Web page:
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TitleCCGP land-based project: advances and challenges in geoscientific research and monitoring
AuthorMorse, P DORCID logo; Wolfe, S AORCID logo; Zhang, YORCID logo; Kokelj, S V
SourceNorthwest Territories Geoscience Office, Yellowknife Geoscience Forum Abstracts Volume 2015, 2015 p. 72-73 Open Access logo Open Access
LinksOnline - En ligne (complete volume, pdf, 1.98 MB)
Alt SeriesEarth Sciences Sector, Contribution Series 20150323
PublisherNorthwest Territories Geological Survey
Meeting43rd Annual Yellowknife Geoscience Forum; Yellowknife; CA; November 24-26, 2015
Mediapaper; on-line; digital
File formatpdf (Adobe® Reader®)
ProvinceNorthwest Territories
NTS85I/13; 85I/14; 85P/03; 85P/04; 85P/05; 85P/06
AreaNorth Slave Region
Lat/Long WENS-114.0000 -113.0000 63.5000 62.7500
Subjectssurficial geology/geomorphology; environmental geology; hydrogeology; permafrost; ground ice; hydrologic environment; climate; vegetation; peatlands; sediments; ground temperatures; thermal analyses; modelling; groundwater regimes; water quality; heat flow; meteorology; Climate change; Forests; Forest fires; icings
ProgramClimate Change Geoscience Land-based Infrastructure
Released2015 11 01
AbstractThe Climate Change Geoscience Program (CCGP) land-based project of Natural Resources Canada provides geoscientific expertise on environmental baseline conditions. Primary research, monitoring, and modelling supports informed decision making for resource development and land use. This project provides new geoscientific knowledge to improve our understanding of the distribution and nature of permafrost and seasonal hydrological conditions in the North Slave.
Our research indicates most permafrost is associated with forest areas, rather than only with peatlands that characterize just 2% of the regional area. Extensive discontinuous permafrost conditions (65% of the regional area) relate primarily to the extent of unconsolidated ice-rich fine-grained sediments, with annual mean ground temperatures ranging from -1.4 °C to 0.0 °C. Monitored permafrost temperatures commonly illustrate thermal degradation in both natural and disturbed terrain. Modelling indicates substantial reductions of permafrost extent driven by climate-change, with a gradual transition by AD 2100 to isolated permafrost retained primarily within peatlands, and that on average, fire accelerates permafrost disappearance by 5 years, though permafrost in forest areas more sensitive to fire than in tundra and peatlands. Icings, a geohazard indicative of winter hydrological conditions, develop over the winter by freezing successive overflows of groundwater to the surface, and we mapped 5500 in the study region. Mapped icings indicate the extent of groundwater springs in the region, information useful for hydrological monitoring of seasonal ground water flow and chemistry. Regional interannual variation is driven by winter warming intervals and antecedent autumn precipitation, but this is moderated by geological conditions that vary intra-regionally. Future icings may develop less frequently due to decreasing winter warming intervals, but increasing autumn rainfall may increase icing density in areas dominated by bedrock outcrop.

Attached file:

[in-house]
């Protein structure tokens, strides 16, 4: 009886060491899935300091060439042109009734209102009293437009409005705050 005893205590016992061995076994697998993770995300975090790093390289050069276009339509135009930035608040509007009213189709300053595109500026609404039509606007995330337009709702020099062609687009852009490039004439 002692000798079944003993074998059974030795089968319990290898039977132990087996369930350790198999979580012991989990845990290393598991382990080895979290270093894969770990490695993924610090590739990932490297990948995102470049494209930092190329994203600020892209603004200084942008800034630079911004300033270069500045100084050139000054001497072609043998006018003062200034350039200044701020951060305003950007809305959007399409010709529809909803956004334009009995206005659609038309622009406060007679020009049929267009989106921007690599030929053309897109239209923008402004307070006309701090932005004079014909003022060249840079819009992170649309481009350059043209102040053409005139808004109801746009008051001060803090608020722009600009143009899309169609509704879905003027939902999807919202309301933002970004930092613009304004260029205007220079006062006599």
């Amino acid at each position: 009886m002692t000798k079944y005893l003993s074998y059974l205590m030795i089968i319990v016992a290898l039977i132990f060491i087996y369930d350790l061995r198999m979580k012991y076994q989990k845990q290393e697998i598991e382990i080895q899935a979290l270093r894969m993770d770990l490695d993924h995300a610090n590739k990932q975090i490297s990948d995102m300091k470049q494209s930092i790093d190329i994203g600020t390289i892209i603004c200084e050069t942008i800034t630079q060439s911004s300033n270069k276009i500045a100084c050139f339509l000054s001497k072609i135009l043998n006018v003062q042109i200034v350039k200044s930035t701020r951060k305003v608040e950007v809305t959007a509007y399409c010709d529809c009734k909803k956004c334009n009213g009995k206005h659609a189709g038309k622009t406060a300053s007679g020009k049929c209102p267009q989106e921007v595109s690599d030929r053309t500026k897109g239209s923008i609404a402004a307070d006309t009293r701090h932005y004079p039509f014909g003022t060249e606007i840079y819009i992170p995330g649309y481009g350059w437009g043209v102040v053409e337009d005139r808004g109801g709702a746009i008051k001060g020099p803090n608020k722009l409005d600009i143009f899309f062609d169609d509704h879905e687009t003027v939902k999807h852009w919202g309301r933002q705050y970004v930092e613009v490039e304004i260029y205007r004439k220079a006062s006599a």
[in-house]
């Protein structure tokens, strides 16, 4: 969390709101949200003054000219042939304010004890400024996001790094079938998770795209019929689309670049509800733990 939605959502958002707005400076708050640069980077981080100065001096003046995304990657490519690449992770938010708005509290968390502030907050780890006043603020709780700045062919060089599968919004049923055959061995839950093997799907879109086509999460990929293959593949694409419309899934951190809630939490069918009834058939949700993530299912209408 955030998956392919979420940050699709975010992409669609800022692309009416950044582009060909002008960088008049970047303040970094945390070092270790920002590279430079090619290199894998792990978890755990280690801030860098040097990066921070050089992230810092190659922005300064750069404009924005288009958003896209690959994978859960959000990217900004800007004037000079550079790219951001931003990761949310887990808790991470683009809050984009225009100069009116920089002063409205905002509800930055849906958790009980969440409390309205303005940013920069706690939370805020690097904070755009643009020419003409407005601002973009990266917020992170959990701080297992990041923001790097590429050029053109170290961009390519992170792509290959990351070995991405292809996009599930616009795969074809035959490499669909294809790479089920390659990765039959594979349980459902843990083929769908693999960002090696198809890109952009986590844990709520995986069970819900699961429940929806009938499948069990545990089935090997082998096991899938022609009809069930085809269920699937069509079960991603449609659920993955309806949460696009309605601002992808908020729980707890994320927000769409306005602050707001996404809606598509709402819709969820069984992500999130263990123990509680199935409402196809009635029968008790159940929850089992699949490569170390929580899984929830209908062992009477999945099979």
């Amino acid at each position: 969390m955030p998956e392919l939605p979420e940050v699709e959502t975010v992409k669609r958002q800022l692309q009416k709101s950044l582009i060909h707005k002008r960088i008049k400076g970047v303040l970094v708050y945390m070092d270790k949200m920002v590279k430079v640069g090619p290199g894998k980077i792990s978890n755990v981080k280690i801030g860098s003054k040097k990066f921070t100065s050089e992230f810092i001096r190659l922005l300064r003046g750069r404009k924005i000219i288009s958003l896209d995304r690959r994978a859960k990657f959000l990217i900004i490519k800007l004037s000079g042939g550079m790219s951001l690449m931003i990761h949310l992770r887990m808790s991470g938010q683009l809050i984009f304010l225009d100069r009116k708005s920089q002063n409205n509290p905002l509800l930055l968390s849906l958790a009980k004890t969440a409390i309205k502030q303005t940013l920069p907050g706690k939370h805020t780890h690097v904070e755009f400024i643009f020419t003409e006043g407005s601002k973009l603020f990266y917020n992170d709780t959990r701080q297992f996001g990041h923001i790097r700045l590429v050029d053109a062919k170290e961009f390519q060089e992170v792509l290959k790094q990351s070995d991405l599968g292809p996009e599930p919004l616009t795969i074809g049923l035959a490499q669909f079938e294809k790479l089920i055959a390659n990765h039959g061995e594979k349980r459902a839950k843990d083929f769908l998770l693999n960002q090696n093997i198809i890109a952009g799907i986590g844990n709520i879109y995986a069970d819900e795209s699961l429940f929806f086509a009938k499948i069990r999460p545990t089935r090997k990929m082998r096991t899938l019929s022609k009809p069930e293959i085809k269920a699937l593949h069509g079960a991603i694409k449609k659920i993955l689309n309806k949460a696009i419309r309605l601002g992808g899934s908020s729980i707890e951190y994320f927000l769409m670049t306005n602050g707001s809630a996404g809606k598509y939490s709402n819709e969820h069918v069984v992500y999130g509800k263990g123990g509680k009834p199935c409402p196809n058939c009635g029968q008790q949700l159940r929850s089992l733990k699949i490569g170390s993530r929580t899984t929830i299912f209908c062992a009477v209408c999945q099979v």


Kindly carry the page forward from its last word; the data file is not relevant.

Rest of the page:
Overall, our key finding is that substantial changes in permafrost and seasonal hydrological conditions are likely to occur naturally within the lifetime of many projects. Understanding the direct impacts from those changes requires future research to address a number of challenges. Driven by surface temperature change, the rate of permafrost degradation is regulated by surface organic layer thickness, but also by ground ice content, which also determines the degree of terrain sensitivity to thaw with indirect effects related to water quality and catchment-scale hydrology. However, unlike organic layer thickness, ground ice conditions are poorly understood. In reality, degradation of discontinuous permafrost is also driven by changes in heat flow adjacent to and beneath permafrost bodies, thus permafrost modelling should explicitly consider 3-D boundary conditions. Soil moisture strongly influences heat flow and ground temperatures, but the dynamic relations are not well quantified. Icing activity is likely affected by regional meteorological differences, but at present this variation cannot be accounted for due to a lack of field data for validation. Finally, the physical process linking winter air temperature warming to overflow is not known, but this understanding would greatly assist with prevention and mitigation measures.
Summary(Plain Language Summary, not published)
The Climate Change Geoscience Program (CCGP) land-based project of NRCan provides geoscientific expertise on permafrost and winter hydrological baseline conditions in the North Slave, NWT. We found extensive discontinuous permafrost relates primarily to forests on unconsolidated fine-grained sediments. Permafrost temperatures are very warm, and natural and disturbed terrain show signs of thermal degradation. With climate change, permafrost extent may reduce to isolated permafrost within peatlands. Winter air temperature and antecedent autumn rainfall, moderated by variable geological conditions, drive interannual variation of the 5500 icings (winter geohazards) we mapped. To assess the impacts of changing baseline conditions, new research must address several challenges including ground ice mapping, 3-D modelling, and process studies of soil moisture dynamics and icing development.

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